Masataka Kurihara

Back to Contents of Issue: October 2000

by Kyoko Fujimoto

KuriharaMasataka Kurihara is only 28, but his tech company is already making a profit. The mischievous eyes tell me he's still in his twenties, but he morphs into a real businessman once he starts talking about his work. He's famous in Japan's tech community for having served as a highly influential moderator for two of the major software developer forums on Nifty (Japan's biggest ISP). Most of his company's staff, in fact, came from the forums. I caught up with Kurihara at the Wireless Japan Expo in Tokyo, where Gluegent had a booth.

How did you become a leader in Nifty's forum?
When I was studying accounting at Waseda University, I joined a company called Business Trust -- one of the best-known accounting firms in Japan -- as a part-timer. I was thinking of becoming an accountant at that time, but the company was very innovative, and it was developing accounting software as well. That gave me my first experience as a professional software developer, though I had been doing some personal programming myself. After that I got really interested in the field and decided to establish forums for the Inprise development tools Delphi and JBuilder. I've been the guide for those forums, and have done offline seminars and PR as well. People in the IT field started to notice me. I didn't have a hard time finding high-quality engineers for Gluegent.

Did you establish Gluegent right after you graduated?
No. I graduated in 1997 and did some freelance work as a developer and as a writer for IT magazines. Then I joined a small system development company called Micro Mainframe Link in 1998. It was a small company, so I got to do a lot of things -- sales, engineering, managing one whole project, et cetera. It was a good experience. I also met Yasuyuki Otsubo, with whom I established Gluegent in July 1999.

What's Gluegent's main business?
Our online trading package. Other companies offer the same kind of service, but we offer our own version of Linux server and Java-based software -- we customize them according to our clients' need, so we have the best combination of hardware and software. Traders Securities, a company that deals with online trading in foreign exchange, uses our product now. It uses our small Linux server called "Gluebase," and the software is programmed in Java. We developed Gluebase ourselves simply because there was no other hardware that's sufficient for Traders Securities' case. We also needed to develop an OS for our hardware, so we have a product called Fishbone Linux. It would usually be easier to use the combination of existing hardware and software, but there was no perfect match in this case. So we thought it would be faster for us to develop our own. Many people see us as a hardware vendor because we do sell hardware, but we are also a solutions provider. We just have the skill to offer our own technology to provide the best solution.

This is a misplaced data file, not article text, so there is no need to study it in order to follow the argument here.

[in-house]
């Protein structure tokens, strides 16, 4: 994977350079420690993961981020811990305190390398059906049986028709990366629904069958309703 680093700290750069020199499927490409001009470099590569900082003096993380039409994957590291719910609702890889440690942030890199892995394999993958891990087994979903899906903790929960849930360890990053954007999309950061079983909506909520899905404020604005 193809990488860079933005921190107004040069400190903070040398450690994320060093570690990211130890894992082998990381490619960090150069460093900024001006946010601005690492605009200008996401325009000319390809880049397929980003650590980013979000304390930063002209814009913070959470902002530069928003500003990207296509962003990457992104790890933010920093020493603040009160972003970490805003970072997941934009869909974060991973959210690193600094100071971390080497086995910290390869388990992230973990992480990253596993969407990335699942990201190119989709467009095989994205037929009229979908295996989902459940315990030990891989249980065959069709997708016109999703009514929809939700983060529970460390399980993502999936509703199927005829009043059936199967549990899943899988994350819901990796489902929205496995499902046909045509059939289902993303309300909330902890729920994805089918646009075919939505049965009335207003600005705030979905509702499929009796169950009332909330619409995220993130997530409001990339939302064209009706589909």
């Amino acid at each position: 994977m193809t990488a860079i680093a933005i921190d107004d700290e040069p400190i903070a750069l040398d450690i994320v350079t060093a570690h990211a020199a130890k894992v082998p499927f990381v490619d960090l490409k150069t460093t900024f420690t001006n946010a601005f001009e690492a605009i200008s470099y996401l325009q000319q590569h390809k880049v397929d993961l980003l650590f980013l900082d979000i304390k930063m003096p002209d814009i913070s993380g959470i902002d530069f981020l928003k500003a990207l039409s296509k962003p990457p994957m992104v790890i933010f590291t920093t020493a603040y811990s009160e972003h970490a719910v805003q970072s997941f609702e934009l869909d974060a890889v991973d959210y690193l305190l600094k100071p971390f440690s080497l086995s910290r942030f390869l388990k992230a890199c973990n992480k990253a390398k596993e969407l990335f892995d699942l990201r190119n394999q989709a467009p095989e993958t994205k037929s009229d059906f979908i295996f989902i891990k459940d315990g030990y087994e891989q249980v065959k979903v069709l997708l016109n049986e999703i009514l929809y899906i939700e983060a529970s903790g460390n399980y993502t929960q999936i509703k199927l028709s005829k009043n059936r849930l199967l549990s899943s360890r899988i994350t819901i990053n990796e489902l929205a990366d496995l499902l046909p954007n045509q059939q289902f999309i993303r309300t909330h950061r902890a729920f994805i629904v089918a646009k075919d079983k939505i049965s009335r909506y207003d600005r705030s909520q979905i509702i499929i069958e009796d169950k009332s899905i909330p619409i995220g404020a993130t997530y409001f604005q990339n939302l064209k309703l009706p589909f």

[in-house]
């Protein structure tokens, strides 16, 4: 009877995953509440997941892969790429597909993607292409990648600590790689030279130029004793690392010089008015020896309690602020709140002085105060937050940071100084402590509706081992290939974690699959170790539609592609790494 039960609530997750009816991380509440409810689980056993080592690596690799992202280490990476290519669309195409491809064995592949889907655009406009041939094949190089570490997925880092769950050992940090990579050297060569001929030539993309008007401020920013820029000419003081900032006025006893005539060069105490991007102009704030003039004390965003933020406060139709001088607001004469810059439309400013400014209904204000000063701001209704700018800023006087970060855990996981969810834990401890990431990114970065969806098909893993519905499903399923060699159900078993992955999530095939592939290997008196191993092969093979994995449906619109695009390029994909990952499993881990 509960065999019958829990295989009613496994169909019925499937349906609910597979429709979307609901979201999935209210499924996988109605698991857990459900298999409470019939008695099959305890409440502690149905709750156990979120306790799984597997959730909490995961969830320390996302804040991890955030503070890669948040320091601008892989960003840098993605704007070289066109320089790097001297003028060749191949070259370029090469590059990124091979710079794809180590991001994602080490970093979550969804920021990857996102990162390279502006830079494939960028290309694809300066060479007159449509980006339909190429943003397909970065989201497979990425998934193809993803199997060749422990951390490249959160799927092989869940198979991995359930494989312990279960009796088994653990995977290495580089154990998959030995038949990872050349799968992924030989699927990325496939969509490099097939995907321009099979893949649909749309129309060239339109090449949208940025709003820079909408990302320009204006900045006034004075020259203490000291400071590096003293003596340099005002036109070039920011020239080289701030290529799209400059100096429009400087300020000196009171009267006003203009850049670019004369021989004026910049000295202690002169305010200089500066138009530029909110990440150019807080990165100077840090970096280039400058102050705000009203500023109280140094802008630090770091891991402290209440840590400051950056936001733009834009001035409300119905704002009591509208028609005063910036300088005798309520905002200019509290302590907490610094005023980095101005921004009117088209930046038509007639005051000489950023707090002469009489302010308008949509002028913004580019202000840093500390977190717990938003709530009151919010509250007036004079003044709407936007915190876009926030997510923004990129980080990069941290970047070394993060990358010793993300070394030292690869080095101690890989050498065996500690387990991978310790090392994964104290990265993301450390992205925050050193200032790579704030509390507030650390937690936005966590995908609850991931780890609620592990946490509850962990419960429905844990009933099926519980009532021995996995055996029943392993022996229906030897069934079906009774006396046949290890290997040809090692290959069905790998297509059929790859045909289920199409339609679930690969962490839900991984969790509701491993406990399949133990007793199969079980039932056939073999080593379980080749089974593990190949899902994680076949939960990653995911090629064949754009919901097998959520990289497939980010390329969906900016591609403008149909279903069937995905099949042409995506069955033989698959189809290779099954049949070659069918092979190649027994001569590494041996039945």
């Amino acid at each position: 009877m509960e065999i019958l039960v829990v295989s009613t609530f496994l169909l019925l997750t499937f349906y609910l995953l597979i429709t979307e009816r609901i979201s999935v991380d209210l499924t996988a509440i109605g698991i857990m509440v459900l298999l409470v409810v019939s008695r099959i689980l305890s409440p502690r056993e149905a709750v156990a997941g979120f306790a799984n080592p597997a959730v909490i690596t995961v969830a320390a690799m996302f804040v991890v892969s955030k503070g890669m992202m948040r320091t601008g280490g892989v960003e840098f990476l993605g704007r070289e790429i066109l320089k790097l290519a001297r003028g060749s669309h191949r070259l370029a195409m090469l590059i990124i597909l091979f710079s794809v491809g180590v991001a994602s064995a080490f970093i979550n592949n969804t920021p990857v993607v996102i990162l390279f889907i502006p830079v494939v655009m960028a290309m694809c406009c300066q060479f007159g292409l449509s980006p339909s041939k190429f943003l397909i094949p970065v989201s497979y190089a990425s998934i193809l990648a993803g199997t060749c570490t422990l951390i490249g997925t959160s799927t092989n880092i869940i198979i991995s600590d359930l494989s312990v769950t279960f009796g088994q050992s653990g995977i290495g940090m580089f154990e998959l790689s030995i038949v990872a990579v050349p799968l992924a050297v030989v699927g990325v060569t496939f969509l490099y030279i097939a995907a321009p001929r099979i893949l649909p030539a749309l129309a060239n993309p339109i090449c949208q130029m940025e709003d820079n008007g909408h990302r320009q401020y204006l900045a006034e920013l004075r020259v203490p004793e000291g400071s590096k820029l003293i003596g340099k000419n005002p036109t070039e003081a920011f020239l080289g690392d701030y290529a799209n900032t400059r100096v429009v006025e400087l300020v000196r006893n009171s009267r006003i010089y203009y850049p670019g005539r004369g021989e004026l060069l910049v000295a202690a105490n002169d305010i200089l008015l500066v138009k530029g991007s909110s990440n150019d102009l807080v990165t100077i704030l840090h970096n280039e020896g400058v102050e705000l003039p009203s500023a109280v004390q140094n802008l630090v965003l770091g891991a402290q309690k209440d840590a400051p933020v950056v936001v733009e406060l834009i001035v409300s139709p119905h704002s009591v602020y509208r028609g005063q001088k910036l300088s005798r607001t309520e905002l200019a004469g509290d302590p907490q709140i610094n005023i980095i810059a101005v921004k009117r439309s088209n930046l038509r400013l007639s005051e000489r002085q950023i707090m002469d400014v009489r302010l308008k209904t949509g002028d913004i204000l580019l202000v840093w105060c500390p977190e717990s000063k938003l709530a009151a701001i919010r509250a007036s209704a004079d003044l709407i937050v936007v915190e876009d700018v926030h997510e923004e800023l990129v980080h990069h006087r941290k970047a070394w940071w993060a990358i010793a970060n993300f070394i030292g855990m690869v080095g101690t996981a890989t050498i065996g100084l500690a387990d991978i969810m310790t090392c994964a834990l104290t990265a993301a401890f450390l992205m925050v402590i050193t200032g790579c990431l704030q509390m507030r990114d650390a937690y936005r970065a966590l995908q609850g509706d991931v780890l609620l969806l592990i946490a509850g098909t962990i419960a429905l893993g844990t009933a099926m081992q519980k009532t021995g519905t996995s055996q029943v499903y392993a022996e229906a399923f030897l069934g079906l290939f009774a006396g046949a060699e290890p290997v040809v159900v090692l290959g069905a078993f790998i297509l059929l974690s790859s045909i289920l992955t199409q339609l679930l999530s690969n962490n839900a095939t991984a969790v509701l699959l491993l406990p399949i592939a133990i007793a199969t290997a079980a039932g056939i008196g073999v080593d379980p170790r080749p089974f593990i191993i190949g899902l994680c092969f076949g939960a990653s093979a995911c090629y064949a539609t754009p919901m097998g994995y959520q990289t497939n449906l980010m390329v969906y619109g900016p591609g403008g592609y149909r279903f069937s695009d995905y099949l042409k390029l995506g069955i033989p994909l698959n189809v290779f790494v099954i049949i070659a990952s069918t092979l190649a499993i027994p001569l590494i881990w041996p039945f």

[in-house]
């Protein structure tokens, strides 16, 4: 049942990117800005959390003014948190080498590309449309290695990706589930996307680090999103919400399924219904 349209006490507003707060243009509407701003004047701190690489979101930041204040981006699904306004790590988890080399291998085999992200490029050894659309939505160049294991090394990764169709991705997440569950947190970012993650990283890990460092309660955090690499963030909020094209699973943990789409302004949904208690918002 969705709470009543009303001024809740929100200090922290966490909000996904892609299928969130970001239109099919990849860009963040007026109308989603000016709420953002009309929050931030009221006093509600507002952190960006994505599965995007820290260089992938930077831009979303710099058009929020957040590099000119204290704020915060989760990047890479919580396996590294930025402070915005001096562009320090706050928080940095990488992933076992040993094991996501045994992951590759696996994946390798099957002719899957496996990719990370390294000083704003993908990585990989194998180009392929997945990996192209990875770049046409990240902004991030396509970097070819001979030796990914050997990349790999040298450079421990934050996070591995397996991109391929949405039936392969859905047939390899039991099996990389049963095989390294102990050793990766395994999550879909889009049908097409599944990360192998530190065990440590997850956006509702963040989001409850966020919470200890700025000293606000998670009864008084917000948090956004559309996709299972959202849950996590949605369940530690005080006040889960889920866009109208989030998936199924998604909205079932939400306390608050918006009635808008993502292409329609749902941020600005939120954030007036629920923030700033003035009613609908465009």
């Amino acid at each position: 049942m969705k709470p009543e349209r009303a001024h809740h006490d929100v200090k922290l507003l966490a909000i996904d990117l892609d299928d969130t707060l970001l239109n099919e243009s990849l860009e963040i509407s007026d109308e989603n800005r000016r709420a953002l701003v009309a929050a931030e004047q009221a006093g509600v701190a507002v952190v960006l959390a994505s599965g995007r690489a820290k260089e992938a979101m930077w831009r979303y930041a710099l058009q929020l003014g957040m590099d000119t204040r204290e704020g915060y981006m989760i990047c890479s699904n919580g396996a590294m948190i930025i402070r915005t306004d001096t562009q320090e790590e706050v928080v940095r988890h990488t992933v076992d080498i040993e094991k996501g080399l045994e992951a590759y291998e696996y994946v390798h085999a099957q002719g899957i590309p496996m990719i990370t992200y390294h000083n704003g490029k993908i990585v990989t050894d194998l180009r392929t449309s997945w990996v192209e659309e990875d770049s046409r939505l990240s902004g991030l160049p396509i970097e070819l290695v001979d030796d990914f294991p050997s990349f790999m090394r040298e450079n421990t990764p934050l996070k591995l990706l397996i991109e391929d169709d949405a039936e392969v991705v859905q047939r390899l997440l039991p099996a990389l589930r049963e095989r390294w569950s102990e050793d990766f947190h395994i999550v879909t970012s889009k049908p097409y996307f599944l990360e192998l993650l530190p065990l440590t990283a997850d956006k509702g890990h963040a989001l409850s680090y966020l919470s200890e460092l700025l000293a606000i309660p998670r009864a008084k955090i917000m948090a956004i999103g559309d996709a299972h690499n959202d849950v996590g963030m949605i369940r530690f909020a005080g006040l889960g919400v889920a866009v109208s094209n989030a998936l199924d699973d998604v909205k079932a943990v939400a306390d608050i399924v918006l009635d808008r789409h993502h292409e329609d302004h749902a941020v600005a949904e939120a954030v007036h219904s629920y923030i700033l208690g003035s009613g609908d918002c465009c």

What other companies are using your product?
TAC, the accounting school, uses our accounting, sales, and inventory system software. We also developed the system for prepaid calling cards for KDD Network Systems, and we are now working on the ecommerce system for one trading company.

Recently we've also been looking at the directions of mobile. Japan is an advanced nation of cell phones, and there will be mobile phones with Java coming up this year. The mobile solution using cell phones and Palm computing will become a big market. It may be difficult to imagine cell phones being the one system in a company, but we have the technology to do it and plan to provide this kind of solution in the near future.

You have a partnership with Sybase. How did that start?
Its database uses quite a lot of new technologies, and some of them are still unknown to everybody. When we did some work using their database, we used technology that nobody else would really know. We did it just because we needed to, but that surprised Sybase, and after that they trusted us.

We then proposed to sell Gluebase with their database bundled, and they agreed. This is a rare case for them, and we were the second company to have its database bundled in our product. Now Sybase in the US sees us as a good partner. They have quite a good database for mobile tools, so we still want to do business with them in that field. Also, they have asked us to speak about our solution at their seminar. So we will be cooperating in that area as well.

Do you have any competitors?
Not really. We are doing various things, so all the companies that do similar kinds of business can be our partners. We can be the software vendor for hardware companies, and the hardware vendor for software companies. We can also do consulting. Companies that offer total systems consulting can be considered competitors, though.

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